A while back I did some coverage on the effort of some Pittsburgh Episcopalians to break away from the US Episcopal Church. In a way, covering the press conference was a weird thing to me, because I had covered a similar story for Reuters a few years back.
I got to the Episcopal press conference on time, and of course it didn’t start on time. The press conference was at Trinity Cathedral, in downtown Pittsburgh. But when I, a reporter from the Toronto Starr and other reporters and camera news people showed up on time for the press conference, an ongoing worship service wasn’t over yet. So we hung around the hallway outside the sanctuary, waiting for the service to end. Finally, the group of bishops solemnly filed out in their vestments, heading to an upper room, where they would make their announcement. Here’s the first part of the story:
Conservative bishops upset with U.S. Episcopal Church stands on gay issues said on Friday they will call a constitutional convention to form a new "Anglican union" in North America.
"This is a time of reformation," said Robert Duncan, Episcopal Church bishop of Pittsburgh who convened the group. "We hope to go through this in a way that brings honor and glory to God."
Bishop Duncan seemed like a fine fellow, but when he said that his group hoped to break away from its national church and bring glory to God while doing it, I was a bit incredulous. Not because I didn’t think Bishop Duncan was serious in his intent, but rather, because it seemed to me at the time that bringing glory to God was not the crux of the dispute. Reuters titled the story, “Conservative Episcopalians Plot Separate Church.”
The Episcopalian story reminded me of a story I did a few years back during the Methodist convention here in Pittsburgh. The story, of course, was about gay issues and the Methodists. Since I couldn’t find the piece online anymore, here’s part of it:
Methodists Fail to Heal Rift Over Clergy
Wed May 5, 2004 07:33 PM ET
By Jonathan Barnes
PITTSBURGH (Reuters) - Supporters of gay clergy in the United Methodist Church complained bitterly on Wednesday over a refusal by the third-largest U.S. Christian denomination to soften its stance on homosexuality.
Delegates at the Methodist general conference this week rejected repeated attempts to change the church stance and reaffirmed a view of homosexuality as incompatible with Christian teaching. This came despite a church decision, upheld on Tuesday, to allow a lesbian minister to stay in her post.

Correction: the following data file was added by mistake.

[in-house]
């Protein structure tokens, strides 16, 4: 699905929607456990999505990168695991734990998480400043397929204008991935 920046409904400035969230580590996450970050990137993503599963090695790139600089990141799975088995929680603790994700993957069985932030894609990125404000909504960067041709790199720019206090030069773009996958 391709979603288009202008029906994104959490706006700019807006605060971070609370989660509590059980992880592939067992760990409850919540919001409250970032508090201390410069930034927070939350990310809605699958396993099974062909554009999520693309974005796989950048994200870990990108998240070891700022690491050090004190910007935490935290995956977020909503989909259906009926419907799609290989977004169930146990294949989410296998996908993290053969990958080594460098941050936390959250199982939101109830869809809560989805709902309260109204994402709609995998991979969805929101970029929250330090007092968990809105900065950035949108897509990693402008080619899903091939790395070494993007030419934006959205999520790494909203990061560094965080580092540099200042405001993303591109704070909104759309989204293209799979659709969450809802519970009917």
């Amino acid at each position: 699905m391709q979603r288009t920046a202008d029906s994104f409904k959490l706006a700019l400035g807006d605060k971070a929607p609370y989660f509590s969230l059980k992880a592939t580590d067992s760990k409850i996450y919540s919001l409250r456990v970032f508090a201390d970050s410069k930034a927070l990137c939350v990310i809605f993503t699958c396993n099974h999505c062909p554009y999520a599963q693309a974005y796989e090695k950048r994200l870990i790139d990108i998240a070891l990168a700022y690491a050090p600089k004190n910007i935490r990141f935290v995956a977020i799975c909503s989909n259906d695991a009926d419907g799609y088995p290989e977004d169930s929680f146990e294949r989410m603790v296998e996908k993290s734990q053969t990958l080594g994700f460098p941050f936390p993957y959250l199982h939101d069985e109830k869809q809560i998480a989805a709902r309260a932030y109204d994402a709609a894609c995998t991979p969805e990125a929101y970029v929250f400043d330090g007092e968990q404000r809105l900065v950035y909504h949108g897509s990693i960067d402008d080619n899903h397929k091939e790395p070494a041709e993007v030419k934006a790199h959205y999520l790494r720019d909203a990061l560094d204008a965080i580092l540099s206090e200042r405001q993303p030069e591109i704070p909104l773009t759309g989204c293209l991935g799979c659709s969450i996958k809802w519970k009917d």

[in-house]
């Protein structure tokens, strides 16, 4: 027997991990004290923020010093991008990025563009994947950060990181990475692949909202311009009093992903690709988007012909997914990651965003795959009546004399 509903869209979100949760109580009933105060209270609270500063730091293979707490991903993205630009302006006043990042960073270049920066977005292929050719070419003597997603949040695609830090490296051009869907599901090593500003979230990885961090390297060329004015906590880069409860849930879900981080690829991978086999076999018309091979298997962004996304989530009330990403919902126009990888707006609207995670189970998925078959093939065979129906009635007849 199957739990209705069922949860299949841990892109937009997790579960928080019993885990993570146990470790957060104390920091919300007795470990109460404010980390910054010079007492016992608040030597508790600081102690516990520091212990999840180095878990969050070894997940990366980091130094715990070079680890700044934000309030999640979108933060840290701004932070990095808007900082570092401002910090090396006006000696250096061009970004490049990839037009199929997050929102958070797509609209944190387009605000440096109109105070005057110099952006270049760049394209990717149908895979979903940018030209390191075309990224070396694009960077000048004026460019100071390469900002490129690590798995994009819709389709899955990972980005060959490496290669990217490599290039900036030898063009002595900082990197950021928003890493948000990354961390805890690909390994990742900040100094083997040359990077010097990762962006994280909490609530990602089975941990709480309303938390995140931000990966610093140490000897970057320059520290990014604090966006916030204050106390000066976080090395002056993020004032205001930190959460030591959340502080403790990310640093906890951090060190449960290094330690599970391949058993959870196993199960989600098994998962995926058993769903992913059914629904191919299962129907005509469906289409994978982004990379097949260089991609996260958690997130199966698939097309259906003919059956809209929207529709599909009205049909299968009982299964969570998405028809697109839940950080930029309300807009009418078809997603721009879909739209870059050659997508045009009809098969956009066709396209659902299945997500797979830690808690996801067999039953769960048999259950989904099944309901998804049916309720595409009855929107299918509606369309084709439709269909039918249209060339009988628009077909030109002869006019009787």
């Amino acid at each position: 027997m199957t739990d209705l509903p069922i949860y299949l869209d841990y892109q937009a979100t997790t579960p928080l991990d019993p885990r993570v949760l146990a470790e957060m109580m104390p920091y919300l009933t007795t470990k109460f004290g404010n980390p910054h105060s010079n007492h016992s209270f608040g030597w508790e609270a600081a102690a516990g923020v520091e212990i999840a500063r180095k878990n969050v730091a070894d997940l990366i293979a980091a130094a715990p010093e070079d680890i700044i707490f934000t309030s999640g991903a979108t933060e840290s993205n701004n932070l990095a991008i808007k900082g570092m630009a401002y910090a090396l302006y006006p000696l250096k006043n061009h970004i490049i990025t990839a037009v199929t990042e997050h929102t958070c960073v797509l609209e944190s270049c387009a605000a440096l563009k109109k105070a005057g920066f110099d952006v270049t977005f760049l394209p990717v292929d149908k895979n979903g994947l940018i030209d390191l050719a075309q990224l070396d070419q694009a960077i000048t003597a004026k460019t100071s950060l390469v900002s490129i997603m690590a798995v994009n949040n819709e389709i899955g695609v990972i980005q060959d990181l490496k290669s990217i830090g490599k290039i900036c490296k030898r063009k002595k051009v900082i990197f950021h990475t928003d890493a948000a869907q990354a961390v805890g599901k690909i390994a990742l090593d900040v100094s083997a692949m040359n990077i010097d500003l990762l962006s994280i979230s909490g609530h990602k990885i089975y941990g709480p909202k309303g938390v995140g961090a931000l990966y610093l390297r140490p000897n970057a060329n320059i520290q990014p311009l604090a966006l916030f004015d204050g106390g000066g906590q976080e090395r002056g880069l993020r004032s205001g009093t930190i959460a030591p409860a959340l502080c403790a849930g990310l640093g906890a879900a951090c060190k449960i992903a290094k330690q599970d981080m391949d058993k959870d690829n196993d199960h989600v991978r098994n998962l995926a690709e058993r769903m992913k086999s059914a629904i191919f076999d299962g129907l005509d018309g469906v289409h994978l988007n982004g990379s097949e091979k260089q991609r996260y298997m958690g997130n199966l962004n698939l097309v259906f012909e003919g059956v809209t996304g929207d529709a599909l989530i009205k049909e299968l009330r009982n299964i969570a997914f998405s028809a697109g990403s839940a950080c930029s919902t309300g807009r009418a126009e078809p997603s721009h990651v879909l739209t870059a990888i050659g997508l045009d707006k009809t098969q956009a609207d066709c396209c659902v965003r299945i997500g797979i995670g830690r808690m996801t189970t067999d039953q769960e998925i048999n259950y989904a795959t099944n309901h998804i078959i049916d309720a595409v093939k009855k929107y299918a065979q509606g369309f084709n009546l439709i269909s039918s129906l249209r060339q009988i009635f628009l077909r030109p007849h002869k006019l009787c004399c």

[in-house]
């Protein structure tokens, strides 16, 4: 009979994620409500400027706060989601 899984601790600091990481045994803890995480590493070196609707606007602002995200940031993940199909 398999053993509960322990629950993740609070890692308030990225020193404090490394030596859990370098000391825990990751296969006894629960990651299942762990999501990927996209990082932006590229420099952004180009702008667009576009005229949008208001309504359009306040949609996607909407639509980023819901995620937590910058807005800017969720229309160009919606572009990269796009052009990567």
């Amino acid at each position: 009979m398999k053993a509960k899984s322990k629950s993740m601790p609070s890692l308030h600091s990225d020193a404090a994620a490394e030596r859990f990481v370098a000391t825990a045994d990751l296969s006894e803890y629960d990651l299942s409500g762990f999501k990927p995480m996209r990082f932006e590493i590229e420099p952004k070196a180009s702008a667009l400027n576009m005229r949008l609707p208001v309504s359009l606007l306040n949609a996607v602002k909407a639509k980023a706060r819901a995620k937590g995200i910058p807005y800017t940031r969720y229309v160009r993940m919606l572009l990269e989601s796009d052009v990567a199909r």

The conference's position has left some liberal advocates contemplating their future within the church.
"As a gay man, I certainly don't feel very loved (in the church). As a part of this community, I have an obligation to push for greater acceptance," John Fletcher of Minneapolis told Reuters on the sidelines of the conference.
Here's what happened with that.
All of this stuff reminds me of a piece I wrote sometime back for this blog. I didn’t understand this gay Christian debate entirely then, and I still don’t now. But I don’t think it’s right to exclude gay people from communities, though I can understand how some people believe that being gay is incompatible with Christian theology. Still, why would anyone, gay or straight, want to join a church that wouldn’t have him as a member because of who he loves?
I don’t understand why the Episcopalians and the Methodists can’t simply form their own pro-gay or neigh-gay denominations. You could have the Free Gay Methodists, and the Gay-Free Episcopalians, kind of like the Free Will Baptists . I’m kidding, but I wish it were that simple.
Clearly, what these denominations’ brothers and sisters are fighting about is not only differing interpretations of the Bible, but also power and property. Trinity Cathedral, where I attended the Episcopal press conference, is a beautiful old stone structure with a historic cemetery next to it, where an Indian chief and Revolutionary War heroes are buried. On the other side of the small cemetery is First Presbyterian Church, home of many Tiffany stained glass windows and the former pulpit of evangelist Katherine Kuhlman. It also is the church I grew up attending. I hope I don’t end up there for a press conference in the future.